We submit yet another piece of evidence that the blueprint for the ideal NHL defenceman today and beyond has changed for the smaller, the quicker, and the more offensive-minded.
As Boston’s 5-foot-9 Torey Krug explodes for four-point games and St. Louis’s six-foot Vince Dunn provides the jolt among Blues giants in the sport’s championship showcase, the top defensive prospect in this month’s NHL Draft explains how he’s trying to model his game after that of 6-foot-1 Morgan Rielly.
“I like watching him. He plays on a really good team. Good on both sides of the puck. Kills penalties. Plays the power play. That’s where I want to be, hopefully,” Bowen Byram said Monday in St. Louis, where the top five North American prospects were invited to view Game 4 of the Stanley Cup Final.
A native of Cranbrook, B.C. — a day’s drive from Rielly’s home in Vancouver — Byram was raised a Canucks fan, naturally, but found himself tuning into Toronto Maple Leafs broadcasts to study Rielly’s positioning and decision-making.
“Definitely when he’s on the ice, I like watching him, but I usually get watching some of the other guys, too. But I try to watch him,” Byram said. “A multi-tool player. Hopefully something I can grow into.”
A surprise Brian Burke selection at No. 5 overall in the 2012 class, and another Western League star in his youth, Rielly’s development curve — fleet-of-foot offensive D-man learns first to defend pros, then steadily rises to become both an offensive and shutdown threat — has become a prototype for those younger.
Just last summer, Montreal lefty D-man Victor Mete, 20, told us how he, too, used Rielly as his template, and they play for heated rivals.
The six-foot, left-shot Byram, who will celebrate his 18th birthday next week, is both the top-rated Canadian and top-rated defenceman heading into Vancouver on June 21.
He could be drafted as high as third overall, the slot where the Chicago Blackhawks pick, but there’s a chance he could slip a spot or two if GM Stan Bowman opts for a centre.
“I wouldn’t be surprised if the Hawks grab [Island Lake, Illinois, native Alex Turcotte] at three,” said projected No. 1 pick Jack Hughes, a close friend of Turcotte’s. “Hometown kid. Unbelievable player, great year, and I’m really excited to see where he could go.”
Byram, much like Rielly, is coming off the best season of his life, exploding for 71 points in 67 games the WHL powerhouse Vancouver Giants. His 26 goals from the back end, like Rielly’s 20 for the Leafs, led all defencemen in his league.
Then he went ahead and topped everyone in playoff scoring with 26 points in 22 games, leading the Giants within a win of the title.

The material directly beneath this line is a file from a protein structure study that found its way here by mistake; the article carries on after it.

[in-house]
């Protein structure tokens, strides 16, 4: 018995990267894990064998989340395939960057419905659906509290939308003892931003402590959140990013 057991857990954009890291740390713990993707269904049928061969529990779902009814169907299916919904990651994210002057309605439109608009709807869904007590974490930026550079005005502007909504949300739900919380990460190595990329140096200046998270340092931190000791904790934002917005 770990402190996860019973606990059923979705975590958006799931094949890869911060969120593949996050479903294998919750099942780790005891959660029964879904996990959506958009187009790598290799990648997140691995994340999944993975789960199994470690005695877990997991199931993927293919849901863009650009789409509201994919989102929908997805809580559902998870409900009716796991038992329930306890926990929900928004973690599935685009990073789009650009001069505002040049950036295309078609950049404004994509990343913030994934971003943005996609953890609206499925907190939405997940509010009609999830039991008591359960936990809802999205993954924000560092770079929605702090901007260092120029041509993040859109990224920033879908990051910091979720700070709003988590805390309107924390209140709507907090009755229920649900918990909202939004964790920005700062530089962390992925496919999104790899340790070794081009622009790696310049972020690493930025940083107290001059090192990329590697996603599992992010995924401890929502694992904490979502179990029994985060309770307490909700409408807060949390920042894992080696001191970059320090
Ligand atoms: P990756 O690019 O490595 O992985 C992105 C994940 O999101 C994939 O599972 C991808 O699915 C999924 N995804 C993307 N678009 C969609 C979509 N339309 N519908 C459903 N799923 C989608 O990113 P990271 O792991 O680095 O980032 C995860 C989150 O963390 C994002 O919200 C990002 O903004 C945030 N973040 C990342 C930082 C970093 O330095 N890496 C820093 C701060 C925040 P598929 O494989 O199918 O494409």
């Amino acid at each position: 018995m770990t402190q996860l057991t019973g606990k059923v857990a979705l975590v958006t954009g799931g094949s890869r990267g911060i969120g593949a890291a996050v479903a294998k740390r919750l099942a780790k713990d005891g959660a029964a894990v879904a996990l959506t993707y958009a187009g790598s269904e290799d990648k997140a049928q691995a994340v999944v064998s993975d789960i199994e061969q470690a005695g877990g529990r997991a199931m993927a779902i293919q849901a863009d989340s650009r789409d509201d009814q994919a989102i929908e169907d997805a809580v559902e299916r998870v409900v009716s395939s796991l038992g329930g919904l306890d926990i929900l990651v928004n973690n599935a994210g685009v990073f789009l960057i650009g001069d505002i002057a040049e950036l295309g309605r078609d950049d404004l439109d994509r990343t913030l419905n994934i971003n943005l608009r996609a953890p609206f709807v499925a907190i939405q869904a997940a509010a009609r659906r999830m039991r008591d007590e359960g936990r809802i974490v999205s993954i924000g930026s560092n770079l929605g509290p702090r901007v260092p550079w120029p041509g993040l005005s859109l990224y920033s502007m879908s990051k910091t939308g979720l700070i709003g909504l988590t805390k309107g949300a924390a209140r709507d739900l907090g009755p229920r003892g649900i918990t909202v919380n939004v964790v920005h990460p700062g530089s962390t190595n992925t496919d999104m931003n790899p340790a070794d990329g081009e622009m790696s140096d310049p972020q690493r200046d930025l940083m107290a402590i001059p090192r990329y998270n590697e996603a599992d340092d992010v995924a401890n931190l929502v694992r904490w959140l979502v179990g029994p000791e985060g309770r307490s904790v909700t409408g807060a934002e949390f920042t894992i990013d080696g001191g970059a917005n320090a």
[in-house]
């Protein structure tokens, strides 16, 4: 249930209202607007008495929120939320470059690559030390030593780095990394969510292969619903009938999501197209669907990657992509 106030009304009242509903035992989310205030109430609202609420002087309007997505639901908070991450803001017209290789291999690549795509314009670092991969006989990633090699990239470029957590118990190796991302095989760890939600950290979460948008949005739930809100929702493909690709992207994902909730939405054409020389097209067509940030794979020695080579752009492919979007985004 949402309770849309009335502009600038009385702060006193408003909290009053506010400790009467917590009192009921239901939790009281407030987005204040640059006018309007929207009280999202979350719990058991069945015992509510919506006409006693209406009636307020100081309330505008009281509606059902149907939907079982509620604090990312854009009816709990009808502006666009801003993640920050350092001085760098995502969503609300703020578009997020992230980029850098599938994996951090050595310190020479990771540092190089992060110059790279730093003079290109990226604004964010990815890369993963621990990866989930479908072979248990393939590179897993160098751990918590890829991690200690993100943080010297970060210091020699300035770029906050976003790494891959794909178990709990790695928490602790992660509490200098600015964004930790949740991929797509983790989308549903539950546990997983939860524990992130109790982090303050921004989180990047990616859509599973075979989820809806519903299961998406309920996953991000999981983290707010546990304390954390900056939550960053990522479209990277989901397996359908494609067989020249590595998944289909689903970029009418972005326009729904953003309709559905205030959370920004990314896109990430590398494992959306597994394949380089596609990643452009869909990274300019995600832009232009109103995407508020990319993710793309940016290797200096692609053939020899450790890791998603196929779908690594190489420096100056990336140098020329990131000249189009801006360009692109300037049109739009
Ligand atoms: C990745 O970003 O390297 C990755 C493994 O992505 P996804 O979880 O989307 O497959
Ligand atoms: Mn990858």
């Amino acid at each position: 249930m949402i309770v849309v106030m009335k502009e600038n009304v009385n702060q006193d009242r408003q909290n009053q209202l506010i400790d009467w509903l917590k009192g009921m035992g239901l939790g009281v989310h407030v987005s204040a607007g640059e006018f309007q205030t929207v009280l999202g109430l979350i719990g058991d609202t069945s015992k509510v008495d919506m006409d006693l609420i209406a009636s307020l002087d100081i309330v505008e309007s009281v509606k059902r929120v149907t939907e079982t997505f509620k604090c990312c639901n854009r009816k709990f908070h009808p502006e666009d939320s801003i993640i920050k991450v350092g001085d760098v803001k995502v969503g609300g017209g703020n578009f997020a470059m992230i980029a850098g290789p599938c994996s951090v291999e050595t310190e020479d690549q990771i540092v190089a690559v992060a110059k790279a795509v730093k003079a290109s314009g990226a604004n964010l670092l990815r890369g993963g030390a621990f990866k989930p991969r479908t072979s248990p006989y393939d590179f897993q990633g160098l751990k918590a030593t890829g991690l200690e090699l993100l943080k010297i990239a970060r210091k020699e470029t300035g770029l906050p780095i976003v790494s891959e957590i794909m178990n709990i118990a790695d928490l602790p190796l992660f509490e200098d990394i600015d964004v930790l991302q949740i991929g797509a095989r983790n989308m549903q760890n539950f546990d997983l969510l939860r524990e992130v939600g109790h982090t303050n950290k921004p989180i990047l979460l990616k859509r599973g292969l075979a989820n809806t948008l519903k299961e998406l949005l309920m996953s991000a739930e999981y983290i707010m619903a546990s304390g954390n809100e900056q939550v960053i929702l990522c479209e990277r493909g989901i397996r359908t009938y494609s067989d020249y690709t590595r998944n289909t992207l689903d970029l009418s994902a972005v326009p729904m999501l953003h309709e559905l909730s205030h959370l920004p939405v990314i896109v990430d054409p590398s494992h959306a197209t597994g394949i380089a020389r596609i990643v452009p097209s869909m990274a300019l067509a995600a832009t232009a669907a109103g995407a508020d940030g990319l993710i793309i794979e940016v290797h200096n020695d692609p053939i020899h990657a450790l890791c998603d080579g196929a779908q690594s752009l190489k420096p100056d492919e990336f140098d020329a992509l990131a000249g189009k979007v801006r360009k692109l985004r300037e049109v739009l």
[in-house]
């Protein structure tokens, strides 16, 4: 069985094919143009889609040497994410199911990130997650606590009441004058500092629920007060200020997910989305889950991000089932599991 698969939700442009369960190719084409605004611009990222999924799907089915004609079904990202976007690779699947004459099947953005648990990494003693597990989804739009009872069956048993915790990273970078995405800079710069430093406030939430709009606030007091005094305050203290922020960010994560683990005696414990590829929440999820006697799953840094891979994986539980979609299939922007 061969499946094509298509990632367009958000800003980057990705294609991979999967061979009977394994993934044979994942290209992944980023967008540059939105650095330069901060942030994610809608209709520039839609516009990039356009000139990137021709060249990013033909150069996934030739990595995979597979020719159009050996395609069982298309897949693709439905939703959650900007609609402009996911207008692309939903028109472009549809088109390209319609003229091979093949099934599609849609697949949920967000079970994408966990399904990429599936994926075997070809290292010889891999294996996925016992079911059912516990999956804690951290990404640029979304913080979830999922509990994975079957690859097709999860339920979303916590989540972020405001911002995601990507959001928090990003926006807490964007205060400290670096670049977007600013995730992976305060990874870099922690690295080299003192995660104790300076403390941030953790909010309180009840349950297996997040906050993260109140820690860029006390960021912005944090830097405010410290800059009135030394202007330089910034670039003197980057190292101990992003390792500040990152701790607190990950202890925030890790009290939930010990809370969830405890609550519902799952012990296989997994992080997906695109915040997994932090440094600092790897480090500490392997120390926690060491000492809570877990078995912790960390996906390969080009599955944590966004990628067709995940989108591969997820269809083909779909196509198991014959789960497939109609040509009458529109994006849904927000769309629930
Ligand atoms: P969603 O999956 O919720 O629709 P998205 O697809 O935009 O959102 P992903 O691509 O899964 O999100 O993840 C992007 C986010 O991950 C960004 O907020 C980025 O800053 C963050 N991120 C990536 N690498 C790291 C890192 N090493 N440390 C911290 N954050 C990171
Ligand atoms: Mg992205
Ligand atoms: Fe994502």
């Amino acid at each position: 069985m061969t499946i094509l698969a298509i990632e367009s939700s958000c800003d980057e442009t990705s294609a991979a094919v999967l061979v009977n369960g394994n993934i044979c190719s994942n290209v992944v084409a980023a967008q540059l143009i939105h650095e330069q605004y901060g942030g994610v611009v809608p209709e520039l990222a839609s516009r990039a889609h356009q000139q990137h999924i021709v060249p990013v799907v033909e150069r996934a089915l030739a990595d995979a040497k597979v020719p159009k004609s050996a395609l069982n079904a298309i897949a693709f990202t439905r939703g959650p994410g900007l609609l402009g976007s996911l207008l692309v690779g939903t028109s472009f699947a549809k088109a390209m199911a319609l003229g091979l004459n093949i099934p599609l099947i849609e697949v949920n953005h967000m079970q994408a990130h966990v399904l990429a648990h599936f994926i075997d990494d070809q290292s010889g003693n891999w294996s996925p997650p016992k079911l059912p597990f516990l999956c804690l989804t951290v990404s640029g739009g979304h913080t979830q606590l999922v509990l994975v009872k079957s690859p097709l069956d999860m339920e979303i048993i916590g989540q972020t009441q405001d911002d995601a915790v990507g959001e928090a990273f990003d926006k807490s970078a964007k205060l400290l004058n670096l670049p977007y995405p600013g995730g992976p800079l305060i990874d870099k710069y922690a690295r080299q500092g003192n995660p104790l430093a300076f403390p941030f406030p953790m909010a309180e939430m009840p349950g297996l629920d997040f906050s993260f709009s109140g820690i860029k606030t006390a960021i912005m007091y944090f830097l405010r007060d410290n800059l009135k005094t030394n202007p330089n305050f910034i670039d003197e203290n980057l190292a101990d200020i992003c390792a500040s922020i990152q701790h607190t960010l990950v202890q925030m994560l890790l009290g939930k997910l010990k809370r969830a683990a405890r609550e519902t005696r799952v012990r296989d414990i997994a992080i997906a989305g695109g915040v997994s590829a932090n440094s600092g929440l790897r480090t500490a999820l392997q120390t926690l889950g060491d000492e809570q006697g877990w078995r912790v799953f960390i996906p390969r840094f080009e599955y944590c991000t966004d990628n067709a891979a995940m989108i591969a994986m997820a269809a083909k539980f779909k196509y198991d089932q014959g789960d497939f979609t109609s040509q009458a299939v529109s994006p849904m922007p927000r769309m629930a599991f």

“Pretty cool. I don’t think it could’ve worked out more perfect for me. Obviously, I would’ve liked to win the Western League championship, but someone’s gotta lose,” said Byram, still eligible for juniors in 2019-20. “We’ll be back next year.”
The teenage son of early-’90s cup-of-coffee NHLer Shawn Byram, Bowen also helped Team Canada secure a gold medal at the 2018 Hlinka Gretzky Cup.
The feisty Alex Burrows and the Sedin twins were Byram’s boyhood heroes, his favourite moment arriving when Burrows scored the Game 7 overtime winner versus Chicago in the 2011 Western Conference quarterfinal, en route to Vancouver reaching the Stanley Cup Final.
The Canucks, who hold the 10th pick, were one of 11 clubs Byram met with at last week’s combine in Buffalo. (Montreal, way back at No. 15, didn’t bother.)
Byram chuckled at the idea of Jim Benning and the group of scouts he chatted with in Buffalo being tempted to trade up and get him.
“It was really good. There were lots of great guys in that room, lots of cool people to meet. It was a good conversation,” said Byram, who will be in the Rogers Arena stands with a healthy show of support from friends and family making the short trek. “They were my favourite team growing up, so for it to be held in that rink will be pretty special.”
The L.A. Kings, at Pick No. 5, flew both president Luc Robitaille and GM Rob Blake to meet with their potential selection. Byram slots as Los Angeles’s pick on many a mock draft, and considering Rielly also went fifth overall, there might be some kismet at play here.
“It doesn’t matter to me,” Byram said.
“I’ve done all I can. I’ve had my meetings, I played all year, so now it’s just sitting back and enjoying the experience.”